The approval of genetically-modified Bt cotton further changed the desi versus American cotton mix. Bt cotton has a bollworm-killing gene derived from a soil bacterium, whose abbreviated name is Bt (Bacillus thuringiensis). When implanted, it enables cotton plants to produce their own insecticide. The American technology was approved in 2002. It found the market ready and willing. Farmers took to growing Bt cotton. Ninety-five percent of Indian cotton acreage is American Bt cotton hybrids. The share of desi cotton has shrunk to about 3 percent now.
Overdependence on Pest-Resistant Variety
The Nagpur-based Central Institute of Cotton Research (CICR), an apex cotton research body, has not taken kindly to being reduced to a bystander by the private sector on account of Bt technology. While it says Bollgard II is a ‘wonderful technology,’ it gloats when an African country bans Bt cotton or there are reports of bollworms developing resistance to it in India. (Bollgard II is the name under which the currently popular Bt technology is sold).
CICR believes if farmers go back to growing desi cottons, their dependence on imported Bt technology will end. Desi cottons will be attacked by bollworms to a lesser extent, but the infestation can be controlled by insecticides or by using one-gene Bt technology that has gone off patent.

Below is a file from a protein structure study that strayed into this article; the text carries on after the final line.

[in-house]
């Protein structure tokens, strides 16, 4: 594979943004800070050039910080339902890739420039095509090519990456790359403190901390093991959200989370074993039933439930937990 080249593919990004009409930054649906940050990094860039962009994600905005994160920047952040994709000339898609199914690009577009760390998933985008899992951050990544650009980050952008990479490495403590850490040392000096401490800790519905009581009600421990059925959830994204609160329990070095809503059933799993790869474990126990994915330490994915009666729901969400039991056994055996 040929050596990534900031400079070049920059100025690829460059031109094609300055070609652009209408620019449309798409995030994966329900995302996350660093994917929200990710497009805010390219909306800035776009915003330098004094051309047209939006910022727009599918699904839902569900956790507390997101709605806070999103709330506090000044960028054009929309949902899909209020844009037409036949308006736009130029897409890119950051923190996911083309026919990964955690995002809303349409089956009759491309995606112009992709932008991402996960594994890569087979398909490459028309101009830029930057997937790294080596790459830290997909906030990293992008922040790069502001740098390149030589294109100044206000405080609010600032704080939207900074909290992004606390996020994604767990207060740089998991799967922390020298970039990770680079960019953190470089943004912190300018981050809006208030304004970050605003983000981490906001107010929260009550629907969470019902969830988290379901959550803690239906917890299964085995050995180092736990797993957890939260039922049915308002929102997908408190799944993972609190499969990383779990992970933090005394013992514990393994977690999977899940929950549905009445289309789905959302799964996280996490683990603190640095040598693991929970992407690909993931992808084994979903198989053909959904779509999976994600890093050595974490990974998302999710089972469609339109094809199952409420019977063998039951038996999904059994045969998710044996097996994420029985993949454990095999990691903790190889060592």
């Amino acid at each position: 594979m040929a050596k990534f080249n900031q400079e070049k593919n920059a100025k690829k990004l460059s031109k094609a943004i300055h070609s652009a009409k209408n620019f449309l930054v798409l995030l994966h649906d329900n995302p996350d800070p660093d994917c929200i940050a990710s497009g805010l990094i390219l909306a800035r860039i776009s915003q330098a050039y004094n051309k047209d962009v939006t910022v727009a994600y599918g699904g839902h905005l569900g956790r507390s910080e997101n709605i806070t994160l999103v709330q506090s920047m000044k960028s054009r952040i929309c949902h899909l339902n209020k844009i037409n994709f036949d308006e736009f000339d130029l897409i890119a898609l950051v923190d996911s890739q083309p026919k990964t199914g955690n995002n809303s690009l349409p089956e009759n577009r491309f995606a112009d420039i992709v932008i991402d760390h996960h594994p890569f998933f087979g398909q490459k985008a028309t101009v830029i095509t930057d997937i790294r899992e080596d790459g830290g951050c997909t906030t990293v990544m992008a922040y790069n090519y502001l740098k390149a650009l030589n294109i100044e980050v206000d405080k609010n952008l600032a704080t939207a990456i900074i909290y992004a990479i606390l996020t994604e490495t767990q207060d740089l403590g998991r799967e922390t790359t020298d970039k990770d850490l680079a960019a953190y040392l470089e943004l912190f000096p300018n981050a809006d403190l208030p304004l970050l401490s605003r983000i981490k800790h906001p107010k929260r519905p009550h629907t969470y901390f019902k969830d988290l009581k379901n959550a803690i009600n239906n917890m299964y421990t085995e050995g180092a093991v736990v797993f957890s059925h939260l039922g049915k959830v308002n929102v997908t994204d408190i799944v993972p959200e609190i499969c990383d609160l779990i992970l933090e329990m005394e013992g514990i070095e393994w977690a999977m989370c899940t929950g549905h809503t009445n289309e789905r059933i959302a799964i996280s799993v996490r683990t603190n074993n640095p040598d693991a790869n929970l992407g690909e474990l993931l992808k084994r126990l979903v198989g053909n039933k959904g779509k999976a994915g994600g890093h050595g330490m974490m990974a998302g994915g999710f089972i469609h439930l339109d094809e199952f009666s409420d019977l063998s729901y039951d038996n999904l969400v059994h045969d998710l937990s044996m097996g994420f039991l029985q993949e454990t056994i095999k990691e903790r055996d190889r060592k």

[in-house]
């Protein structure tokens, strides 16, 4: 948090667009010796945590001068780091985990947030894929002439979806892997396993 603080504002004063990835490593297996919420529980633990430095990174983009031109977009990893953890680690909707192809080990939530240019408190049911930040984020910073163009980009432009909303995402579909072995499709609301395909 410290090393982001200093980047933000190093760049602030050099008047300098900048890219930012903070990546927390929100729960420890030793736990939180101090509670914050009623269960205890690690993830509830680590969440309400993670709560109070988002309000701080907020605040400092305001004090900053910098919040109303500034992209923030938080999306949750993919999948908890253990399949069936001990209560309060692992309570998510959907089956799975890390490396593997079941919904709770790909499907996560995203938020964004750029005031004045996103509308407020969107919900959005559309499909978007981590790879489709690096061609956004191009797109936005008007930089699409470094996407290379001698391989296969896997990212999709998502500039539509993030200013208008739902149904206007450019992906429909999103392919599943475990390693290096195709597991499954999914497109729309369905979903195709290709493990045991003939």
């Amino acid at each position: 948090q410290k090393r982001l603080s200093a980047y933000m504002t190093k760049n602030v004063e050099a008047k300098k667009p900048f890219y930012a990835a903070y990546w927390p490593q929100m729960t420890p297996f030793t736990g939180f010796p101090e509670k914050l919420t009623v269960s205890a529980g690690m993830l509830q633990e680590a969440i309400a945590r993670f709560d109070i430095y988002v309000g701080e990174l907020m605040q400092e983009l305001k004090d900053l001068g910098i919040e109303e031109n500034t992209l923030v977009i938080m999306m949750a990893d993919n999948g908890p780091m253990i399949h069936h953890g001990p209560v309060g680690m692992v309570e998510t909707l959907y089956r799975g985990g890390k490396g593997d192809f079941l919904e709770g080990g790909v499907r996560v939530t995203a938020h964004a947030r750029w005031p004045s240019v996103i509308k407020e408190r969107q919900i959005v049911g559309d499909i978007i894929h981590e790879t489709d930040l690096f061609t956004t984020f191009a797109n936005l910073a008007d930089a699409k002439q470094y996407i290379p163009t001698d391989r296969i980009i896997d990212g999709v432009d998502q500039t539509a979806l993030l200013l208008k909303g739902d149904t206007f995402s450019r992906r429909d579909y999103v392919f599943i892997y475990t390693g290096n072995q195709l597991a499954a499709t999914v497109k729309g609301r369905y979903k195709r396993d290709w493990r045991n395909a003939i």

The trick, it says, is to terminate the crop early ─ in five months. The longer the crop, the more the number of flowerings. Insects get attracted to the fragrance of flowers. Early termination will also deprive the insects of refuge for the rest of the year.
But output will drop if crop life is cut short. To compensate, CICR recommends ultra-high density planting. Instead of 675 grams of Bt cottonseed per acre, it recommends five kg per acre. Farmers use less of Bt cottonseed because the plant is bushy and the seeds are costly. Last year, a kg of Bt cottonseed sold for Rs 1,844 in Maharashtra. Desi cotton seed costs between Rs 50 and Rs 200 a kg depending on supplier.
Monopoly on Field
- Nationalism debate
rages on in agricultural fields with the desi variety of cotton yielding higher
profit than Bt cotton.
- May 23: News
reports suggest government has withdrawn its order dated March, 2016 capping